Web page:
Looking back on the queer love story at the heart of Bend It Like Beckham

2022 marks the 50th anniversary of the UK’s first official Pride march. To celebrate this milestone, Stylist is carving out space for stories of LGBTQ+ joy in our new series, The Moment That Made Me, in which we invite LGBTQ+ writers to reflect upon the moments they first felt seen and heard in popular culture. Here, journalist and broadcaster Shivani Dave traces the queer legacy of Bend It Like Beckham.

“KISSING? ME? A BOY? You’re mad, you’re all bloody mad!” These words, shouted with utter disgust by Jess in Bend It Like Beckham, resonated with me from a young age.

I don’t actually remember when I first watched the smash-hit 00s movie. It came out when I was six, and being a football loving, South Asian girl*, I’m pretty sure my parents would have sat me down in front of the TV screen soon after the release. I’ve watched it at least once a year since then (probably more). 

You may also like

Bend It Like Beckham 20 Years On: this new BBC documentary will explore the cultural impact of the smash hit film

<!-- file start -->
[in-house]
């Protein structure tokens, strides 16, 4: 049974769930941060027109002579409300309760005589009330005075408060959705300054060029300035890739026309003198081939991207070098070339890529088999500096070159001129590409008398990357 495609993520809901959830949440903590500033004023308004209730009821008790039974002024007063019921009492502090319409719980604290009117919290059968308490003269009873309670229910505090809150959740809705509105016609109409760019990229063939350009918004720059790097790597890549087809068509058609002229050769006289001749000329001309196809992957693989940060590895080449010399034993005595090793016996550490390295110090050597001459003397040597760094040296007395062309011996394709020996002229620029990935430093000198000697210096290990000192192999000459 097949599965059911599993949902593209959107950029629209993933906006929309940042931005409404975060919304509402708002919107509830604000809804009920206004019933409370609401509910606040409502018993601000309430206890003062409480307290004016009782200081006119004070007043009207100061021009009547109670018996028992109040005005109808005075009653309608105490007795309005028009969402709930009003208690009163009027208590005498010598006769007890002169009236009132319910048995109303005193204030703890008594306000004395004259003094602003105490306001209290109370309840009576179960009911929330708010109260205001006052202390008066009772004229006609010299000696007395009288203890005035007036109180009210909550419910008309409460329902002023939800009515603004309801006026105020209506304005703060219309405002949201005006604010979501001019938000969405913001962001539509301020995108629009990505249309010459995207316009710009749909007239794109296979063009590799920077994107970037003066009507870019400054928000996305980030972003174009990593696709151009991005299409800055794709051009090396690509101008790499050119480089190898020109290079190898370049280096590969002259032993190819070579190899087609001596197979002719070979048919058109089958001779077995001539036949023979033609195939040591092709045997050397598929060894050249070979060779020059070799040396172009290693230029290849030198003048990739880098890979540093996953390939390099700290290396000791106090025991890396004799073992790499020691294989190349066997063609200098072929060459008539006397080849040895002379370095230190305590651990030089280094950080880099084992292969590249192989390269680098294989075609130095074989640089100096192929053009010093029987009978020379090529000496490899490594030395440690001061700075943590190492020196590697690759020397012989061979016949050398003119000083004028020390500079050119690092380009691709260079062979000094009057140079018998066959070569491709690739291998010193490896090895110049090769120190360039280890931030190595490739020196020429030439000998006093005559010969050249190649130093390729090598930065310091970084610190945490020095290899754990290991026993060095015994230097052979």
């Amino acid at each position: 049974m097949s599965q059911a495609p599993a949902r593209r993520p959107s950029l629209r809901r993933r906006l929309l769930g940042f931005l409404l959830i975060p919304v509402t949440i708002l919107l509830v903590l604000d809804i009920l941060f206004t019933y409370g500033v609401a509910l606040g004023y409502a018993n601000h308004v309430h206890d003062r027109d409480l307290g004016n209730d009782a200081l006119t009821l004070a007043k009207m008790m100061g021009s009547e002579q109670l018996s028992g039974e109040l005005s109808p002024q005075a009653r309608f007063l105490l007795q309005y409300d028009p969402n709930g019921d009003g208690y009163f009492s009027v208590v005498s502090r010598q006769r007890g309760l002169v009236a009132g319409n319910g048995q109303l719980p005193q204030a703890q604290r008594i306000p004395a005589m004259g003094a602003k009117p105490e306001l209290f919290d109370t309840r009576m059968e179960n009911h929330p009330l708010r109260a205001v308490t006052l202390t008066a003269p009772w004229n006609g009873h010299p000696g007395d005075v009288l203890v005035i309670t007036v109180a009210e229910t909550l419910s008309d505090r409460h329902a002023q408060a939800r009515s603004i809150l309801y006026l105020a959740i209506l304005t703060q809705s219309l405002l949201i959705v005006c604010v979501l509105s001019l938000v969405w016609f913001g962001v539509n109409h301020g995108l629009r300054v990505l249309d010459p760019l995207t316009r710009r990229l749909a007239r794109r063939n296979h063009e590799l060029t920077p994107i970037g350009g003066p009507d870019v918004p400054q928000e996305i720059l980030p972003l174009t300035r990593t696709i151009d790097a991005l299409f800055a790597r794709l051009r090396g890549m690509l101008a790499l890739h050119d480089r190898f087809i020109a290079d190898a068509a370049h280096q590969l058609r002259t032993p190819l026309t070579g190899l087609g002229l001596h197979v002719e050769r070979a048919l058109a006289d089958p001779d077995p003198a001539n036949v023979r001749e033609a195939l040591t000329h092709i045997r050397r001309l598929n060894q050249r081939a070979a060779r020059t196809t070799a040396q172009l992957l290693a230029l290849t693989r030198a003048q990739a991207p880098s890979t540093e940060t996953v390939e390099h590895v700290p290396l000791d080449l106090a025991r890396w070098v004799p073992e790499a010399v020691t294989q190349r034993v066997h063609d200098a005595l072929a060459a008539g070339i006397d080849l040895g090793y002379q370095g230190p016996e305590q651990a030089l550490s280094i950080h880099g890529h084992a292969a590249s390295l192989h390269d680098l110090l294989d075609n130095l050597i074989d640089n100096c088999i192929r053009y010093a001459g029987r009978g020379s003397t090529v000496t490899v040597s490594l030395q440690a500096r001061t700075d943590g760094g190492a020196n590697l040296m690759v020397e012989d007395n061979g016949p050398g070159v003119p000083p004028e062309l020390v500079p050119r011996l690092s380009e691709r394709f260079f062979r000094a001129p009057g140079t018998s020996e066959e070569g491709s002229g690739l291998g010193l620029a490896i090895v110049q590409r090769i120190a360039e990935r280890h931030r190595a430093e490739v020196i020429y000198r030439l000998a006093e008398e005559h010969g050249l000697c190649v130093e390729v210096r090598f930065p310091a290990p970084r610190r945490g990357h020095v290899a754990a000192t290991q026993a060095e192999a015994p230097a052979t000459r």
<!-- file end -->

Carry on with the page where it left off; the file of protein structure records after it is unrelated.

I’m not going to put a spoiler alert here, because the movie has been out for 20 years, and frankly, you should have watched it by now. It follows the story of the strong-willed and fast-footed Jesminder “Jess” Bhamra (Parminder Nagra), who has a daily battle balancing her “duty” as a South Asian daughter (think professional degree, marriage and babies) and her passion for the nation’s favourite game, football. Throw into the mix the fact that Jess is overshadowed by her sister’s impending nuptials and is being pursued by the local hottie-slash-footballer, Jules (played by Keira Knightley), who convinces Jess to fake a part-time job to play football. Together Jess and Jules seem unstoppable, both on and off the pitch.

Bend It Like Beckham: Jules (Keira Knightley) and Jess (Parminder Nagra)

Even now, having watched the film countless times, I can still feel my heart racing every time Jules longingly gayzes (gay gazes) across the park when she sees Jess for the first time. Later on in the film, I feel my palms get sweaty when the inseparable teammates sneak the odd hand hold. Or when they have a devastating fight in a way that is just a little too intense for the normal range of friendship. Every time Jess gags at her family making jokes or references to her marrying a boy is something that connected with me before I understood what sexuality even is. Do I understand sexuality now? Do any of us?